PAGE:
I feel stronger and more understanding. I also have step one firmly written on my forehead!
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Old 02-04-2011, 05:17 PM
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Just my experience since it is all I have. When I went to my first al anon meeting (only 7 months ago) I had no hope. That is what I found in those rooms. Not hope for the alcoholic (thats up to them)but hope for ME. That is the one person I had not focused on in years. It was eye-opening and thrilling to not have to hide secrets or problems for the first time ever living with an alcoholic. It was all about me not him.
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Old 02-04-2011, 05:22 PM
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WooHOO, Chelle! Good for YOU. You got me all smiley-n-stuff.
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Old 02-04-2011, 06:47 PM
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I went to Alanon with a lot of misgivings. Being an academic, I thought "What can Alanon possibly offer me that I don't already know from both my professional *and* personal life experiences?" I am learning to be a better human being in general. I find, for me, that it isn't about the addict/alcoholic, but about how I live my life. Granted, my RAH is in recovery so I don't live with an active A anymore. I can not & will not live in active alcoholism/addiction any more. However, it helps me in all aspects of interpersonal relationships. Alanon has taught me to be less judgemental. Like anything, Alanon is what you make it. If it works for you, awesome. If not, there are other paths to recovery as well.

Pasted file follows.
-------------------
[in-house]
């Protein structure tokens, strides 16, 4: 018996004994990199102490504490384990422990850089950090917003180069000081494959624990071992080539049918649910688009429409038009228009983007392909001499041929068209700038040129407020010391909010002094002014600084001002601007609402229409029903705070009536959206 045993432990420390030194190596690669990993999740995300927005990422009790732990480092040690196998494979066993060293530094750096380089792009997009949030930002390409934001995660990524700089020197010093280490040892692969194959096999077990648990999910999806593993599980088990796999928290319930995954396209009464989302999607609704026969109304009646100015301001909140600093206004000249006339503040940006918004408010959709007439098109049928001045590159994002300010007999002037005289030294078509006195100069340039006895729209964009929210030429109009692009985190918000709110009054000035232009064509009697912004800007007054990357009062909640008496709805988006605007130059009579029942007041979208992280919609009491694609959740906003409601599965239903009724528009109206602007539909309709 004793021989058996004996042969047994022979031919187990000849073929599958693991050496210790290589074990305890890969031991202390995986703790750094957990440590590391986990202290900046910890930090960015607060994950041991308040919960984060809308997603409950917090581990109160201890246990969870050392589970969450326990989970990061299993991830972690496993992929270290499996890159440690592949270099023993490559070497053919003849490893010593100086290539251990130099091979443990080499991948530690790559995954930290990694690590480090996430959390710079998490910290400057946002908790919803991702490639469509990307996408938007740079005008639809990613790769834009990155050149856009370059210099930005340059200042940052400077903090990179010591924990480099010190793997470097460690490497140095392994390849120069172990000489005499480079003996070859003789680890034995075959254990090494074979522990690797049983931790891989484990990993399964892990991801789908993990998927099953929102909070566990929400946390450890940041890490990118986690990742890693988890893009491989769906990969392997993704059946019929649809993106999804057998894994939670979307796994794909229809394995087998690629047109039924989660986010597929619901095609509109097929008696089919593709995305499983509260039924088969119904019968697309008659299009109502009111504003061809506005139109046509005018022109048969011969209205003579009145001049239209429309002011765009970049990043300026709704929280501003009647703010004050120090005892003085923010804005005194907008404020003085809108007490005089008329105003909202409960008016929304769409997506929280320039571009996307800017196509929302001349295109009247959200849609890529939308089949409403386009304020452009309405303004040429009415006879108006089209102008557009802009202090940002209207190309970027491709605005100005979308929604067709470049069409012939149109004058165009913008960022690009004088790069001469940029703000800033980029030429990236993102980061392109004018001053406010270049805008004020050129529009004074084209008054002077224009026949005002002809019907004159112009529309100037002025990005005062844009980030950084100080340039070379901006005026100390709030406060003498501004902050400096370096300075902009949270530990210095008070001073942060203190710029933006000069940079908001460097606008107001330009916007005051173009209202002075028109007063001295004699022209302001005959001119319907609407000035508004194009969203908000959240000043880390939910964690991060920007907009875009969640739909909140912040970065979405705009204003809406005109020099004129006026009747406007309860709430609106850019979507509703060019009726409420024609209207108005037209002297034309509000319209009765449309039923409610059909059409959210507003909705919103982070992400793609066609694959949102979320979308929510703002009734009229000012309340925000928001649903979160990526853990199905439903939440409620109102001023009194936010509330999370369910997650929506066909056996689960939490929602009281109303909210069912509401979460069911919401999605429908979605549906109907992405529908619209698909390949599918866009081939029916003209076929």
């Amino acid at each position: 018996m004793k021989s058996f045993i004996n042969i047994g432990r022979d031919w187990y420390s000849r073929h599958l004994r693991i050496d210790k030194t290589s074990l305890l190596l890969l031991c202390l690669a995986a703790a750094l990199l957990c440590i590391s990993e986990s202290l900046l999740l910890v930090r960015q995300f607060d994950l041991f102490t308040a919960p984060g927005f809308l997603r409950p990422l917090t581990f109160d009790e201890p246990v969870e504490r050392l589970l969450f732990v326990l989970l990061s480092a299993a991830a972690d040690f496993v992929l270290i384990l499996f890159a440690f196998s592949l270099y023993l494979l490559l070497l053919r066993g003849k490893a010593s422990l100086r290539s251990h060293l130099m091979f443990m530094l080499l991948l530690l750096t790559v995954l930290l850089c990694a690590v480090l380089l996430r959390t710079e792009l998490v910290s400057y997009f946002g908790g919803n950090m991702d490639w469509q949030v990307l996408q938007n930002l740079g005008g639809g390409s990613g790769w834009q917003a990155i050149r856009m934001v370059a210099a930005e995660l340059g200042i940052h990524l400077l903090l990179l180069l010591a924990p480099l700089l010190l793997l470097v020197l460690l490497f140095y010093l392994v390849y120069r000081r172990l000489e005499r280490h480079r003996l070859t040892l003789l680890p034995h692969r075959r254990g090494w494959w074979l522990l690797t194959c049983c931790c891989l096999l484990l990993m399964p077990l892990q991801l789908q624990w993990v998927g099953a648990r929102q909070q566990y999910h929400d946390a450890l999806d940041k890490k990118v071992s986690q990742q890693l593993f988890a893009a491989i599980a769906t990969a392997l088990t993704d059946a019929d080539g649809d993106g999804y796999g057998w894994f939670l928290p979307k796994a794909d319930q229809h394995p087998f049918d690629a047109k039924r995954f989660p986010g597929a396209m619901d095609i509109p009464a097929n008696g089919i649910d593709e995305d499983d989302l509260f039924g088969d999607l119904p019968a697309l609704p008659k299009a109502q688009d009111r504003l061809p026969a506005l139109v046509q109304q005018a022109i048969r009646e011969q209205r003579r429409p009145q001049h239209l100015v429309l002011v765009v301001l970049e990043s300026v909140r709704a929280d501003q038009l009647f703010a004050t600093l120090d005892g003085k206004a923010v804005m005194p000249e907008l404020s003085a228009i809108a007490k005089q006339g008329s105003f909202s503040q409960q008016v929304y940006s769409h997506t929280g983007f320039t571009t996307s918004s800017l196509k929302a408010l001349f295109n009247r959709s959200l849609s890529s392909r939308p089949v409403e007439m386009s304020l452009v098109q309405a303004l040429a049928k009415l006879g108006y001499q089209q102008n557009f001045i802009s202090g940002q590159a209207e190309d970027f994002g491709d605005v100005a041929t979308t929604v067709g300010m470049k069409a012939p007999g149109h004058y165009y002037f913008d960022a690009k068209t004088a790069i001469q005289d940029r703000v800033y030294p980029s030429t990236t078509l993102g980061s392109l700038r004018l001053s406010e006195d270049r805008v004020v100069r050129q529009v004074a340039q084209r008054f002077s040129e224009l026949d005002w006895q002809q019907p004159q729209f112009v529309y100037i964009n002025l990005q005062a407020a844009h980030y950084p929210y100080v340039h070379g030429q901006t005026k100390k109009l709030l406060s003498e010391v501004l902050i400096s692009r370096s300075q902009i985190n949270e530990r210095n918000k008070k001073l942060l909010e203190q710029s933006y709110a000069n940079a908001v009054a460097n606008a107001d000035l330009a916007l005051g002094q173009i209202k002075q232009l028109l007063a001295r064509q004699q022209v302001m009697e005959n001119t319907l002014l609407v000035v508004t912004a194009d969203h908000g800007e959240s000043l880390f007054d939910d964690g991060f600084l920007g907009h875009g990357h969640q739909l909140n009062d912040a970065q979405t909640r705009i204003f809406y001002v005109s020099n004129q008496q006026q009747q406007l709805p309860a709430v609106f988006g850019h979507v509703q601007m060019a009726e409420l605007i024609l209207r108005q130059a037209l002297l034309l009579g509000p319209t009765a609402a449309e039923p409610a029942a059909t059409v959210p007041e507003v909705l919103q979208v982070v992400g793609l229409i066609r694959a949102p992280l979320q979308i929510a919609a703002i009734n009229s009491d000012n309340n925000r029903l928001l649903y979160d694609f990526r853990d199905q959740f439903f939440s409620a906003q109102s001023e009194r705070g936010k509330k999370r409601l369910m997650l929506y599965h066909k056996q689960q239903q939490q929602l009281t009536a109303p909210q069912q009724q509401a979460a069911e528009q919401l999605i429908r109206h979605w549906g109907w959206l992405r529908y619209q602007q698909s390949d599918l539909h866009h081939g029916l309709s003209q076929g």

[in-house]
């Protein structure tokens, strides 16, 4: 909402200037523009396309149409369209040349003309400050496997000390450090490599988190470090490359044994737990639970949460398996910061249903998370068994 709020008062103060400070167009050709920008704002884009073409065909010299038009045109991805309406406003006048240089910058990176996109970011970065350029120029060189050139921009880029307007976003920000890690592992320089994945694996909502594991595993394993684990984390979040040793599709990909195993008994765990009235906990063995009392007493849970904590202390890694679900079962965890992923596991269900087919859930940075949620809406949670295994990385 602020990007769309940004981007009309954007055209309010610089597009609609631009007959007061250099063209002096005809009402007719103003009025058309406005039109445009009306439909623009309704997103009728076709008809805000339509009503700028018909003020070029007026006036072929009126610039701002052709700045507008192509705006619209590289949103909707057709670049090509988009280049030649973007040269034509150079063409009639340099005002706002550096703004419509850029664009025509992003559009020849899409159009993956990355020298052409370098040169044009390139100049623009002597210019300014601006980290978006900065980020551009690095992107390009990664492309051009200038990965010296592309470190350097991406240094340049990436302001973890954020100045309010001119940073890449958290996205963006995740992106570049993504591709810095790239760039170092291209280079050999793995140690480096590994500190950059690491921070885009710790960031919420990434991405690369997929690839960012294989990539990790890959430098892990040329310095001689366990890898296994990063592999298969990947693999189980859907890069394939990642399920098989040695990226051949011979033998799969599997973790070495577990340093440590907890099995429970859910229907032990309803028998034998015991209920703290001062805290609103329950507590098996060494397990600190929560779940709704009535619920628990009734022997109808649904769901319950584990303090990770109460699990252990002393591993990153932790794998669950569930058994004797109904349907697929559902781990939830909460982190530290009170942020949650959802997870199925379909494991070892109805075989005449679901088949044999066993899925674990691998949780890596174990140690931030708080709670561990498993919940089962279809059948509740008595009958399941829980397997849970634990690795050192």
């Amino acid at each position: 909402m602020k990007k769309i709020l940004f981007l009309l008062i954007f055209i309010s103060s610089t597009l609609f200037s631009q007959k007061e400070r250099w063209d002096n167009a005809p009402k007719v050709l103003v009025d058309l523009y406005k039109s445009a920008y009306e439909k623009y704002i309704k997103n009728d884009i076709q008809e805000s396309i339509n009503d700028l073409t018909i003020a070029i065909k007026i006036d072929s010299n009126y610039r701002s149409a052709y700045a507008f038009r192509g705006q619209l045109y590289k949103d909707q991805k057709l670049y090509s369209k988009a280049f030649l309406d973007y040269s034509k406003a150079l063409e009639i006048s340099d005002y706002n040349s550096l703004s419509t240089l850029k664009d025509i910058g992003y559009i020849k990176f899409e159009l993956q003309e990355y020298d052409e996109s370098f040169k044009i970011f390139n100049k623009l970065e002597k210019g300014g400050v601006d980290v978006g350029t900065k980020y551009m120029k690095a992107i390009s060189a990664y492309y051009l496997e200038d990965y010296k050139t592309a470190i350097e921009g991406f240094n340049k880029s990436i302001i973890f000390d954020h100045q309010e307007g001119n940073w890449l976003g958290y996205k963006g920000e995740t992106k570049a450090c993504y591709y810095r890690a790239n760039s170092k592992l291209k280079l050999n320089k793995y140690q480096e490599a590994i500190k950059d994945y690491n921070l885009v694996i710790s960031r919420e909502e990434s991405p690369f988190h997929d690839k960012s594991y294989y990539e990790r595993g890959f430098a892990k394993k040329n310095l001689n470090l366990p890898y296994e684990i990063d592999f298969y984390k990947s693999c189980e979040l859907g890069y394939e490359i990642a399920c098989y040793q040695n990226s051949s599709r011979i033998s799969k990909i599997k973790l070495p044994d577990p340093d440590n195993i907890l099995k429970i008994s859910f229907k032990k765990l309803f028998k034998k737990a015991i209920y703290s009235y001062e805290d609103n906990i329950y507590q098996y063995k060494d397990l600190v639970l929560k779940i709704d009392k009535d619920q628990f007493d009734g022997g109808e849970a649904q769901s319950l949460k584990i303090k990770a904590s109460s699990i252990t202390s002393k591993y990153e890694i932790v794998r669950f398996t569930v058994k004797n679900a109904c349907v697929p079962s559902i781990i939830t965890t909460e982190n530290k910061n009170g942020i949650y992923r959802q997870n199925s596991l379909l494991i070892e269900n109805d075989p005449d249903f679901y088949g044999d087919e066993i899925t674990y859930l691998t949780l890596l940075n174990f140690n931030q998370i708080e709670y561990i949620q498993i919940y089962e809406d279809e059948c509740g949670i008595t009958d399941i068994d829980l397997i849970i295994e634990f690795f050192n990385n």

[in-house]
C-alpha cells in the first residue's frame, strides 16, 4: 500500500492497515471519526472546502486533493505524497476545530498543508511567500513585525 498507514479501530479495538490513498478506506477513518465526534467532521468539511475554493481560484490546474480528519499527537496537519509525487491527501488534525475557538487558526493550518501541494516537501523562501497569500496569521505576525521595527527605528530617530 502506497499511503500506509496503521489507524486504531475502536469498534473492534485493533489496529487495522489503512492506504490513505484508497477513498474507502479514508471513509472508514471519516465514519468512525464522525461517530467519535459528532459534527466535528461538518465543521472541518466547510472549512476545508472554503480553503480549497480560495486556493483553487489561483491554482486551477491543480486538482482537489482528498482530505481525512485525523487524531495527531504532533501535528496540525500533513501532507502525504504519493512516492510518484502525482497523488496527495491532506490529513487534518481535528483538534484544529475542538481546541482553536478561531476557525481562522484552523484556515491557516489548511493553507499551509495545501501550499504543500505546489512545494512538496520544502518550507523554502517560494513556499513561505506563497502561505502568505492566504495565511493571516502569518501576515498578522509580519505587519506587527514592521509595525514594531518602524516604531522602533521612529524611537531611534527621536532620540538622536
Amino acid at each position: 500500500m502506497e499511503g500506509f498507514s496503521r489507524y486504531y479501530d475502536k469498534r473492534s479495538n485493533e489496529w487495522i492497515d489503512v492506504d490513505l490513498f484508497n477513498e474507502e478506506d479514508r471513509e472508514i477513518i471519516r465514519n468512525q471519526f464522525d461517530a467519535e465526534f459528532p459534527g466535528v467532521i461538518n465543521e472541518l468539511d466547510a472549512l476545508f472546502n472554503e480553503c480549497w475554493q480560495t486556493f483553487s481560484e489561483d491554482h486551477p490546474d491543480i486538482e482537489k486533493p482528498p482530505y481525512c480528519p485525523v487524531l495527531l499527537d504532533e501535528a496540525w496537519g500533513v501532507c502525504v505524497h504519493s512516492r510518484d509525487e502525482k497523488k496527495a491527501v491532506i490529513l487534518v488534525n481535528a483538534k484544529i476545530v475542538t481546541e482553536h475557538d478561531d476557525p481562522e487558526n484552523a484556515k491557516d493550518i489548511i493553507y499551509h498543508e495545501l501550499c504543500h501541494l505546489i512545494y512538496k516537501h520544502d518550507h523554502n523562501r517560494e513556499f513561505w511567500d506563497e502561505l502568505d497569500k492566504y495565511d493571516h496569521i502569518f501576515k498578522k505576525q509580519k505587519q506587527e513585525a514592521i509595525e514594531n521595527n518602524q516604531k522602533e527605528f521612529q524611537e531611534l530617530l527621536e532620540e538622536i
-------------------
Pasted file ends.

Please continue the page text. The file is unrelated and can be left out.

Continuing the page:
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Old 02-04-2011, 09:38 PM
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I went to a couple of meetings several months before I started going regularly and looking for a group that fit me. I wasn't sure at first that it was for me either. I am so grateful that I went back. I've always been involved in church but al-anon has given me a deeper understanding of my higher power and my fellow human beings. I didn't realize I was so judgmental and that I often took things personally that were not meant that way. I've learned so much about myself because of al-anon. I live with an active alcoholic and these meetings and my sponsor have helped me stay sane for the last 4 years. Our group also has a few double winners (AA and al-anon) in it, and they definitely impart so much wisdom to the group. Please keep going back and work the program before giving up on it. Recovery is not a quick fix but life-long learning.